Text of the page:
· US General Motors (GM) today said that the negotiations for a planned joint venture with Russia's largest car manufacturer AvtoVAZ are continuing as usual, despite the opening of a criminal tax evasion case against AvtoVAZ. Tax Police chief

Vyacheslav SOLTAGANOV said the company dodged "hundreds of millions of dollars in taxes," by producing cars with identical identification numbers. AvtoVAZ spokesman Vladimir ARTSYKOV denied any wrongdoing. GM''s public affairs manager in Moscow, Dmitry CHOULGA, noted that the accusations have been leveled at unidentified senior management at AvtoVAZ rather than the company itself. "General Motors is going ahead with negotiations with AvtoVAZ regarding a joint venture manufacturing project. And of course we're not dealing with individuals employed by AvtoVAZ, we're dealing with a large Russian plant which we consider our primary partner." He added, "We are aware of risks, specific and possible risks, that can arise in Russia, but we're doing business as usual."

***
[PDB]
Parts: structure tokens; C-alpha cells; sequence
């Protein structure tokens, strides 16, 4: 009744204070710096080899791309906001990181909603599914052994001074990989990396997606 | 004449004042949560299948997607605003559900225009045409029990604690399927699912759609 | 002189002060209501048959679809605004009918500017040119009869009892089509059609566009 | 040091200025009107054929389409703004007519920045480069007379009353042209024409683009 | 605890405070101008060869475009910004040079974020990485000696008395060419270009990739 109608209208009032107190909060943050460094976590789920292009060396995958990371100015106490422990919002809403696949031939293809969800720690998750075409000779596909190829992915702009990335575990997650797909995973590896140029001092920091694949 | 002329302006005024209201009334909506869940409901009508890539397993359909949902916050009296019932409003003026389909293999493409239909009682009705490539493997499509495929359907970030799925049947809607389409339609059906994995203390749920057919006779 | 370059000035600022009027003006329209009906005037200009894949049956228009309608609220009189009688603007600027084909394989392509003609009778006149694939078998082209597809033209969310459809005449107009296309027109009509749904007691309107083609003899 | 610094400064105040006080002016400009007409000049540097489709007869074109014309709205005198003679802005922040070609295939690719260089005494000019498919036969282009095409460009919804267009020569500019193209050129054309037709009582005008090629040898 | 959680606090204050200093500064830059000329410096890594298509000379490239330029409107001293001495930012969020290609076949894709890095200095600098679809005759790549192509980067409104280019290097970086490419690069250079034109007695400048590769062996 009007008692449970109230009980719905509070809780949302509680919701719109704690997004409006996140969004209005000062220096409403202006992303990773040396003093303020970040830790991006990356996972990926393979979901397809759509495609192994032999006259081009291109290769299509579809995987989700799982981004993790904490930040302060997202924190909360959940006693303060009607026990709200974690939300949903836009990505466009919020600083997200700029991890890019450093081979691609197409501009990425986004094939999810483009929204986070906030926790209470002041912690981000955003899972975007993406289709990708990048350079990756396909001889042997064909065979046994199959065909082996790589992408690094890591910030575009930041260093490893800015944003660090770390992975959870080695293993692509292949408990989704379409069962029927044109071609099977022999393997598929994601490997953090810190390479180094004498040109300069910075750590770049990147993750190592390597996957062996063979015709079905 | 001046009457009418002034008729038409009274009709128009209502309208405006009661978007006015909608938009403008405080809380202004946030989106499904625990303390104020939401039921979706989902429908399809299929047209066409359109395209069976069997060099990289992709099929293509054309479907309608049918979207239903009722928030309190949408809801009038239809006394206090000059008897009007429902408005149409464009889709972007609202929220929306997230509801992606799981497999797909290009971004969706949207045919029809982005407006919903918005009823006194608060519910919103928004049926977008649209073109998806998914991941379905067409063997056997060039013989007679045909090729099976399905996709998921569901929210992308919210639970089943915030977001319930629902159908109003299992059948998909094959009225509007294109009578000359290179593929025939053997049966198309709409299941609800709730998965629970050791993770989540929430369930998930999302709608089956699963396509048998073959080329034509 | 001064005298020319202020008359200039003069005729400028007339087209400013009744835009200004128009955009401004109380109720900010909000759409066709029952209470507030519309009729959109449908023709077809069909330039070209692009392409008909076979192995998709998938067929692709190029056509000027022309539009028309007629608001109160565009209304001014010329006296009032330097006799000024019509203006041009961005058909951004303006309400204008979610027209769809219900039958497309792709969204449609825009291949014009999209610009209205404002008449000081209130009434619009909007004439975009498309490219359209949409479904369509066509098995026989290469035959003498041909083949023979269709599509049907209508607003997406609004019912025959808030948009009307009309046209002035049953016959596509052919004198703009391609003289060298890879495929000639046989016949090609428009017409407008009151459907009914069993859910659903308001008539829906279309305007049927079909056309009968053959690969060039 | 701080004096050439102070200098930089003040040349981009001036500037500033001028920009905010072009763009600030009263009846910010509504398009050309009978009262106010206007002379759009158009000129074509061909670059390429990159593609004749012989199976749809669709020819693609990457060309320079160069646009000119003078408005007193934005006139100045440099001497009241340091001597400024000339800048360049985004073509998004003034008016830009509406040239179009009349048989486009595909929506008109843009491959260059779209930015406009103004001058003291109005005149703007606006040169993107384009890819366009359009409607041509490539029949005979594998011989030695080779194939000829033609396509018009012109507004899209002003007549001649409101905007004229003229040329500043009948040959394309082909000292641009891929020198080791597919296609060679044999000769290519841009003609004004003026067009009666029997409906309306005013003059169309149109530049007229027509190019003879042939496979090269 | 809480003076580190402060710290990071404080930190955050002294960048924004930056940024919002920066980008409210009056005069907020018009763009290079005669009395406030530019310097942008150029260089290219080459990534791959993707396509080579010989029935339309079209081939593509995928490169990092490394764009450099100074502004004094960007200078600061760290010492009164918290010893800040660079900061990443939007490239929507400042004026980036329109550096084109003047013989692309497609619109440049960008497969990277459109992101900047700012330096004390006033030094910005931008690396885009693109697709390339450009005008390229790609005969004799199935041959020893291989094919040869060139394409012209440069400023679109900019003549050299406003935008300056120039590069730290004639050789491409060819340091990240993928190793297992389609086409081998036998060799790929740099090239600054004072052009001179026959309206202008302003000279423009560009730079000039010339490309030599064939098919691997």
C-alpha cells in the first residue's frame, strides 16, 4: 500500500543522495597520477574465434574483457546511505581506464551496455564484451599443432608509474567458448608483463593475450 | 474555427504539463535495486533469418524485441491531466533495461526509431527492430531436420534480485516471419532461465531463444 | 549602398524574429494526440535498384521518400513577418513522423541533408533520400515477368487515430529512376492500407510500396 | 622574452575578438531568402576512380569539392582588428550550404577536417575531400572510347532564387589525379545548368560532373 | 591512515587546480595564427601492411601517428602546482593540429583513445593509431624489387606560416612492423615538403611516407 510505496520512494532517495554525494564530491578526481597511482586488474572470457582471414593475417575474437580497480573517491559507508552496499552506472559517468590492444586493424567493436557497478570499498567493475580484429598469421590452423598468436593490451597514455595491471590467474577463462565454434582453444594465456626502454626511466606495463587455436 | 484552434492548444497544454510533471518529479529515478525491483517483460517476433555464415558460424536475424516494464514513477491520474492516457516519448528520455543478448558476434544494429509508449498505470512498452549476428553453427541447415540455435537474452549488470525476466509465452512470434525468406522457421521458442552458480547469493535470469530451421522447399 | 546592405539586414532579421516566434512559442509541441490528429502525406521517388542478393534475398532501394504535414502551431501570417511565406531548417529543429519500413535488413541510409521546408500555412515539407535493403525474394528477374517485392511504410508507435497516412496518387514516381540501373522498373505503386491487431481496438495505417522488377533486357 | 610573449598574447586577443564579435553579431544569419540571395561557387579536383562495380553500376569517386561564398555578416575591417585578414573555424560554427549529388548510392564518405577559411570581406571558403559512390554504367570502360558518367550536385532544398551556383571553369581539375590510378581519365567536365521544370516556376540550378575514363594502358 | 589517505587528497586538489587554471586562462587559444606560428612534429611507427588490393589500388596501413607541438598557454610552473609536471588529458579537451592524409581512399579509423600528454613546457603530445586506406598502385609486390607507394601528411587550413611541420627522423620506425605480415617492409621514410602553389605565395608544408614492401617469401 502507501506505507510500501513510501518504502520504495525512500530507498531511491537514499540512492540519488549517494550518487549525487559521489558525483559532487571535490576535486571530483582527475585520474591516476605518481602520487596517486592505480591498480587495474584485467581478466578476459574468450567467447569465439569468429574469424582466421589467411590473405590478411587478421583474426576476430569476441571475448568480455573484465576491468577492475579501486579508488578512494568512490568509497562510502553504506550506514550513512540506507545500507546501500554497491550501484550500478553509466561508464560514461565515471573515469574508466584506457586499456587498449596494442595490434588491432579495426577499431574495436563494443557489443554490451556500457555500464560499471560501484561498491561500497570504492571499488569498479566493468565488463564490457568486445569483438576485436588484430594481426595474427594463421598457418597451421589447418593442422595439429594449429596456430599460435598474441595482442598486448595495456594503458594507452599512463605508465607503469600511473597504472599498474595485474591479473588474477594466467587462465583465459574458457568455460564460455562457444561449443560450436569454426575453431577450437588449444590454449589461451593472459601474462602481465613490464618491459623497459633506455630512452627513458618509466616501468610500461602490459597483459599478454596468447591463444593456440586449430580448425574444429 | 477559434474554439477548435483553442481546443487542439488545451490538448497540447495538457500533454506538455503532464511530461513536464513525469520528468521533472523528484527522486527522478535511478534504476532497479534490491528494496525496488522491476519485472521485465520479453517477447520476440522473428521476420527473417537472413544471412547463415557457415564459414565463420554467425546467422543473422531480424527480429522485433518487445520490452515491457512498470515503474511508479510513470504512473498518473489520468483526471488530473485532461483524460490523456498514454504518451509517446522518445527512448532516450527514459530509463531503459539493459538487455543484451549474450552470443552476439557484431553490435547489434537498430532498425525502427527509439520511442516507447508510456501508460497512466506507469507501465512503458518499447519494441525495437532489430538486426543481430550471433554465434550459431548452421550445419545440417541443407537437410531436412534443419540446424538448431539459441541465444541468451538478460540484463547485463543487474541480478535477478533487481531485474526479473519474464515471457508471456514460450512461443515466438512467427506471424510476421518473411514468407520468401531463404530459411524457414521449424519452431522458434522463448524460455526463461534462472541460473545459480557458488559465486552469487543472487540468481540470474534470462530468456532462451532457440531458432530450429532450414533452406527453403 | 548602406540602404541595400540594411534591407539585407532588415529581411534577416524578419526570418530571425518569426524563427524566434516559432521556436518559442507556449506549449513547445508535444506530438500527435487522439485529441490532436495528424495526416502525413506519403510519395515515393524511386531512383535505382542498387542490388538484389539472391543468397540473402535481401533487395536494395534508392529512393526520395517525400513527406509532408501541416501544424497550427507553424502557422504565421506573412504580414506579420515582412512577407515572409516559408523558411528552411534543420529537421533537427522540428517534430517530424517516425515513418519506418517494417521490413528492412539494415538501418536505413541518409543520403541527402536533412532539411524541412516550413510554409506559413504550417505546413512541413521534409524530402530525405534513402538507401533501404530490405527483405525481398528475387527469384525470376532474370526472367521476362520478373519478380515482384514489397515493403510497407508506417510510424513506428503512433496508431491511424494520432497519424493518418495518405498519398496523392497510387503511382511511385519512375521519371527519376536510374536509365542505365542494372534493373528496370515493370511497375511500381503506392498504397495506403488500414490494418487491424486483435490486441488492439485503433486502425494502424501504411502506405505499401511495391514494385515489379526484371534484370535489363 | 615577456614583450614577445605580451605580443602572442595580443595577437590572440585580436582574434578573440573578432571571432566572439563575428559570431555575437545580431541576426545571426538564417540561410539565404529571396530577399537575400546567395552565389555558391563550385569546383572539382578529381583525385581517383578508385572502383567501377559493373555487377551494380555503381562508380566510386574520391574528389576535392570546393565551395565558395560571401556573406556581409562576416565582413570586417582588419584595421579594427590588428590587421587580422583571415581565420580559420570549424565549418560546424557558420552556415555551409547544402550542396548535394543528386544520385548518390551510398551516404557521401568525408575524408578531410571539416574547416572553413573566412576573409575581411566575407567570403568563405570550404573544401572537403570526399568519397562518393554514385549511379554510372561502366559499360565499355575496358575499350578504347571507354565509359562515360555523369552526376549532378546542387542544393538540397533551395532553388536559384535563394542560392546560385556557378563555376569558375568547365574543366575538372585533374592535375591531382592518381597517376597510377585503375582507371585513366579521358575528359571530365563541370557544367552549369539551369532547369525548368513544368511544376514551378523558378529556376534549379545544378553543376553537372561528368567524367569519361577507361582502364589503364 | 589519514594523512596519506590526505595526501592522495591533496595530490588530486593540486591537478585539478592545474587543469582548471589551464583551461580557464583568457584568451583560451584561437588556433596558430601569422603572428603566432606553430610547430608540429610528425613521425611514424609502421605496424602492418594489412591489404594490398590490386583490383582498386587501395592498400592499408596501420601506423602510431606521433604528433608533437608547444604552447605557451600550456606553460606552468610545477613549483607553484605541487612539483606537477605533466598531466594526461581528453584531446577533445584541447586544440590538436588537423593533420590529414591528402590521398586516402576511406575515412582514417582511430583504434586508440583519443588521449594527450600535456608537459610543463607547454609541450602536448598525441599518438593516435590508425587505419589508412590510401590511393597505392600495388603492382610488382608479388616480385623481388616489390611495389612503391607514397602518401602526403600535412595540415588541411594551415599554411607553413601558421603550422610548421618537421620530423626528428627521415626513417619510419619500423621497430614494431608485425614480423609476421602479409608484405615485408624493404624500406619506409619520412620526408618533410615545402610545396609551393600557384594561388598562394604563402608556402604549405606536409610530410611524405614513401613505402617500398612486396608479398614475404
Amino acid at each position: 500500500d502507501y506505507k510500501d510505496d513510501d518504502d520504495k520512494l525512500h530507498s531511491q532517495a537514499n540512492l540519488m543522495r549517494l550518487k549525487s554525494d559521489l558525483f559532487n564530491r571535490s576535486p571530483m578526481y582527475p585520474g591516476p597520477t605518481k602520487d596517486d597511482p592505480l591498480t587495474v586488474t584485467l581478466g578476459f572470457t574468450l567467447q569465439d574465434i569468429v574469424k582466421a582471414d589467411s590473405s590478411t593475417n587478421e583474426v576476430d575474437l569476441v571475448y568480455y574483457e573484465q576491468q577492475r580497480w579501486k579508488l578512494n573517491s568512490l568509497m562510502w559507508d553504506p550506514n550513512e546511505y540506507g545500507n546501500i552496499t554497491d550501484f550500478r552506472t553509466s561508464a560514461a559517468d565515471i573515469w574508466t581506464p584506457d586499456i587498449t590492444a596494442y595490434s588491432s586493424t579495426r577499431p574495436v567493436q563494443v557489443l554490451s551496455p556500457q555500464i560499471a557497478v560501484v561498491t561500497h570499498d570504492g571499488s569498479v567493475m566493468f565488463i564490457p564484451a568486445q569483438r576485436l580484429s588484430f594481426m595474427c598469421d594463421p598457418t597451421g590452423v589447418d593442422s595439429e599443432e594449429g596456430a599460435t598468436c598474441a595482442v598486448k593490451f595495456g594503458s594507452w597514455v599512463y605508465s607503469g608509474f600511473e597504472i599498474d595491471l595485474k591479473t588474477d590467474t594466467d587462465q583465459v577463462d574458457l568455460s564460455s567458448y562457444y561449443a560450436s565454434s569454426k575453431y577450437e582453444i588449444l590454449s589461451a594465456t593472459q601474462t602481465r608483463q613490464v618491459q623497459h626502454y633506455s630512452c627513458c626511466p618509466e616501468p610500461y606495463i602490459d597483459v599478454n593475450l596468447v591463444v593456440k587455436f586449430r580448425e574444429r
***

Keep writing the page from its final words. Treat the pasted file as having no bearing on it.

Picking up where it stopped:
Police Confiscation Declared Illegal

· A Siberian court on Monday ruled that the confiscation of documents on June 27th from subsidiaries of Tyumen Oil Company (TNK) by special police was illegal. The court demanded that the authorities return the documents to TNK's subsidiaries, according to a press release. The Prosecutor's Offices in Moscow and Nizhnevartovsk had earlier confirmed to TNK that they did not authorize the seizure. German KHAN, chief operating officer of Tyumen Oil said, "Today's court decision essentially confirms our company's position from the very start that what happened in Nizhnevartovsk was not a seizure but a search, which requires the approval of a prosecutor…The special forces' actions had no foundation in the law. While we are prepared to cooperate with investigators, we categorically reject the use of law enforcement bodies as a tool in a competitive dispute." The special police claimed they were acting as part of an investigation of alleged financial fraud by the former management of the companies. However, later police statements claim that the search was conducted due to concerns surrounding the company's privatization in 1997. The documents taken from TNK included information from 1998 through 2000 and appear to have no relevance either to the fraud claims or to the privatization carried out in 1997.